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A Brief War Primer
by James V. Schall, S. J.

Editor's Note: Since September 11, 2001, the United States and other countries have been involved in what has been termed a "war on terrorism". There has been much serious discussion among Catholics, especially after the war in Iraq began, about the justification for war, and the present conflict in particular.

In the essay below, Father James Schall, professor of politicial science at Georgetown University, offers insightful observations on this unique conflict, which he says is "at its heart a 'civilizational' war". The essay is published here with the author's permission.

Since and because of 9/11, 2001, this country and other nations have been at war. For many people, it is difficult to form a clear idea of what it is all about. In most wars, the enemy side is a nation state. Certain formalities, both on the enemy's side and on our side have been reached. This war, at first, seems to be a different kind of war, and it is. But it is still a war.

It might be of some use to spell out, as a matter of opinion, the main elements of what this war is about. The most dangerous position is the one that does not know that a war does exist and we are its main target because, evidently, we are the only power that is willing or able to stop the enemy, in his own estimation, from achieving his end.

1) This is a real war with an active, dangerous enemy. It is at its heart a "civilizational" war, however reluctant we might be to acknowledge it. It is not due merely to a few "fanatics," not forgetting that the few have always led great movements.

2) The enemy is not directly a "nation-state," but that does not mean it is not dangerous or incapable of highly damaging activity. It does use nation-states who will cooperate with its goals. Had all ten or twelve planes, evidently planned to be used on 9/11, reached their targets, probably the White House, the Congress, the Court, the Sears Tower in Chicago, perhaps the Golden Gate or George Washington Bridge, or other similar targets, not only American, this country would have been much more seriously paralyzed than it momentarily was. The order to ground all planes on 9/11 was little short of brilliant.

3) Recently, al-Qaeda planners are surveying the American financial institutions or power grids. This plotting suggests that the enemy is shrewd and knows how to inflict maximum damage at the heart of a modern, complex society. It is probable that these organizations have or will have some nuclear capacity that need not be delivered from the sky. Nothing indicates that this enemy will not use such weapons when he can. If they are not physically stopped, they will use them.

4) Above all, this is not a war against "terrorists." This definition of the enemy has been most unfortunate. It has obscured us from seeing the face of an enemy that must be dealt with. The word "terrorism" makes it sound like those who attack us are members of a political science sub-set that appears out of some oft-recurring aberration throughout the globe. It abstracts from the cause that actually motivates this enemy. Terrorists, supposedly, can be "explained" in terms of just reaction to mal-distribution of goods, or by poverty, or some social justice excuse. Little or none of this sort of explanation applies here. These men are not motivated by these reasons.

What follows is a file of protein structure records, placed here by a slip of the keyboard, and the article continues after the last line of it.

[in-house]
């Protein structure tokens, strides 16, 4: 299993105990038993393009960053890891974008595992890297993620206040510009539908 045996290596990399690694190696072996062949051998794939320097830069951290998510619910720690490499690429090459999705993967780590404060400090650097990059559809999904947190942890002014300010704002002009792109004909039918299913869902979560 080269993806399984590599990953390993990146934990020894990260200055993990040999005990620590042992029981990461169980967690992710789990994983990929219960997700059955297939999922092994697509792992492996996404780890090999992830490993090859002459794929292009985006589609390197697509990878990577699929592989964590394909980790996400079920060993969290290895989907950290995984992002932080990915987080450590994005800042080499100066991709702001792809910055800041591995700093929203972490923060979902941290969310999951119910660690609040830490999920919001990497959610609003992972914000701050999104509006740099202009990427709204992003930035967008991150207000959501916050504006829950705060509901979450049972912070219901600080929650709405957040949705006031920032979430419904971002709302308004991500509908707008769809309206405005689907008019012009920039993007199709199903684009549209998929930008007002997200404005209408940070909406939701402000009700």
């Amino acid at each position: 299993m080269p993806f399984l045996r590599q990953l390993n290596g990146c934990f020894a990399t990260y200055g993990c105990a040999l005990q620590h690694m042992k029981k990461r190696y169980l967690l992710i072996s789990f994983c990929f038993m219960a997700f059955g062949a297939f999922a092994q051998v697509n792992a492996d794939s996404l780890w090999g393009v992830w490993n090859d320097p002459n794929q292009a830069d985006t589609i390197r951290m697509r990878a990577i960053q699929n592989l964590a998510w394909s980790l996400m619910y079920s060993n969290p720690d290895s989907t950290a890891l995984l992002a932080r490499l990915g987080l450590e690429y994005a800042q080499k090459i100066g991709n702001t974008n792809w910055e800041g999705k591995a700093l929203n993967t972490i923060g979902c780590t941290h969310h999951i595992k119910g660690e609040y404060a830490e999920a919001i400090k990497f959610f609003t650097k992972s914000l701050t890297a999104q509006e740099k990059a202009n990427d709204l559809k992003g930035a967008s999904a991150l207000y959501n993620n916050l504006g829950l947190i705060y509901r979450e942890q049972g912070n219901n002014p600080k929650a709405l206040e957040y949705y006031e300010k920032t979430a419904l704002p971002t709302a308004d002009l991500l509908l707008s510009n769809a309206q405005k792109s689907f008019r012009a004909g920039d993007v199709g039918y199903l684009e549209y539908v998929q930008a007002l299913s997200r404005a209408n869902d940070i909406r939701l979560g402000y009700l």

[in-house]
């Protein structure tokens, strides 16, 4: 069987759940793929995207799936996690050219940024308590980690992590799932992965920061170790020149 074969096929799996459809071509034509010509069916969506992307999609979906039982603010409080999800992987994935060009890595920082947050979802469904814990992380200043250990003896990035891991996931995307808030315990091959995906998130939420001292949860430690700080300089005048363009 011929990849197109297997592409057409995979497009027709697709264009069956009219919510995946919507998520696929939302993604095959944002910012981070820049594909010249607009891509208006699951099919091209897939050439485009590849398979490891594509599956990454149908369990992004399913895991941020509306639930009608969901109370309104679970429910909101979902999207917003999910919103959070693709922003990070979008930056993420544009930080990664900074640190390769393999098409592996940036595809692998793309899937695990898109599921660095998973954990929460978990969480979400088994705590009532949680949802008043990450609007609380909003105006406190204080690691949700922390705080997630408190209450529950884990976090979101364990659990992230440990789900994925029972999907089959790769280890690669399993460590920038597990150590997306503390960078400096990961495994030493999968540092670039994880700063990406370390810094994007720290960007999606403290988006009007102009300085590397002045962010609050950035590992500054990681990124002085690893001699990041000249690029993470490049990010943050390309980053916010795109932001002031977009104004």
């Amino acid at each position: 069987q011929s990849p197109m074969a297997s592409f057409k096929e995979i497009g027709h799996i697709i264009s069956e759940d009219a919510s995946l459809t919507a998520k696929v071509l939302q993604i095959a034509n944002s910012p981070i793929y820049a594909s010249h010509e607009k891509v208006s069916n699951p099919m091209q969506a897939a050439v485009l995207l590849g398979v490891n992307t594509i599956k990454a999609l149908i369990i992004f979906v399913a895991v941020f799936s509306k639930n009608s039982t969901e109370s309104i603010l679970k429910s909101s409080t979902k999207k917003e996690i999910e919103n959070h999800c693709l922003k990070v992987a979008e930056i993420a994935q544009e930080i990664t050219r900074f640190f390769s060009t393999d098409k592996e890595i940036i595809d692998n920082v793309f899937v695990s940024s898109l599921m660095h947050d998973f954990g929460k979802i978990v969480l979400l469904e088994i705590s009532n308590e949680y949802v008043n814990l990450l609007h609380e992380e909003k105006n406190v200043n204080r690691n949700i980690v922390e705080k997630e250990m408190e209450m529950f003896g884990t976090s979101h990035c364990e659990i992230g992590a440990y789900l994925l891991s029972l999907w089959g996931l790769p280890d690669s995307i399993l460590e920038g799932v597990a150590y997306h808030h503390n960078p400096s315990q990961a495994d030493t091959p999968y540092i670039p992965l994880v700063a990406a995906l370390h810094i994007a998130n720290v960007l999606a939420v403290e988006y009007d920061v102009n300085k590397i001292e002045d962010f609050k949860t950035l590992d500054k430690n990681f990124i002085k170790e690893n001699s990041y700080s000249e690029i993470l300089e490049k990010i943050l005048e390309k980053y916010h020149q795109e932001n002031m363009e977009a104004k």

5) The war is caused, planned, and carried out by specific religious groups within Islam. They claim, and probably justly according to their own lights, to be implementing the demands of their religion. They have a pious long-range purpose, to destroy the opponents of Allah, to make everyone else a believer. Generally speaking, we are so indoctrinated with ecumenism or liberalism that we cannot comprehend how this thinking could be credible, even though, in the long history of Islam, its own expansion and consolidation were largely due to such successful military forces. Islam did not, except in rare cases like Indonesia, expand by "peaceful" means. It expanded by war and military control, particularly against, but not only against, Christian peoples.

6) Not all Muslims follow these movements, but many, probably the majority, are sympathetic with their goals, especially when they seem victorious. From within Islam itself, it is almost impossible to oppose these movements except by Muslim government forces, themselves often under threat from these same movements if they do not support them.

7) This war is not "caused" by Israel. Obviously, Israel provides grounds or pretext of complaint. No one, even itself, holds that Israel has done everything right. But if Israel were to disappear tomorrow, the same problem would exist, probably on a greater scale. Israel may well be the most visible example of what our cities and country-sides would be like once similar militant Muslim forces began operating effectively with similar tactics within our borders or in those areas in Europe where Muslim populations are steadily increasing.

8) This is not a war of American imperialism caused by a misreading of the doctrine of Woodrow Wilson about making the world safe for democracy. Every one, including the President and the Pope, would like to see a "democratic" government in Islamic countries, where there are at best presently only one or two. The basic pattern of Islamic government is a military overlord elevated to some monarchal status, usually in control of the army. Recently, Afghanistan and Iran, and some others, have seen more specifically religious leaders take over rule.

9) Almost nowhere within Islamic states is there anything like freedom of religion. What is meant by tolerance is merely second-class citizenship as opposed to elimination. There are no "conversions" except to Islam permitted. All non-Muslim religions are placed under legal constraint, when not subject to violence. There has been a constant flow of Christian martyrs within Muslim states in the last half century, Sudan being the most notorious. Christians within Muslim lands have largely now fled to the West when they could.

10) The purpose of this war, from the American side, is very straight-forward to seek out, identify, and destroy those al-Qaeda and other Muslim militant forces that have initiated the war and continue to carry it out.. There is no "dialoguing" with these forces. They have a "mission" and intend to carry it out. The only thing that will stop them is force. No argument, dialogue, pressure will be effective against them. The failure to understand the nature of this implacable enemy is itself a cause of his continued success.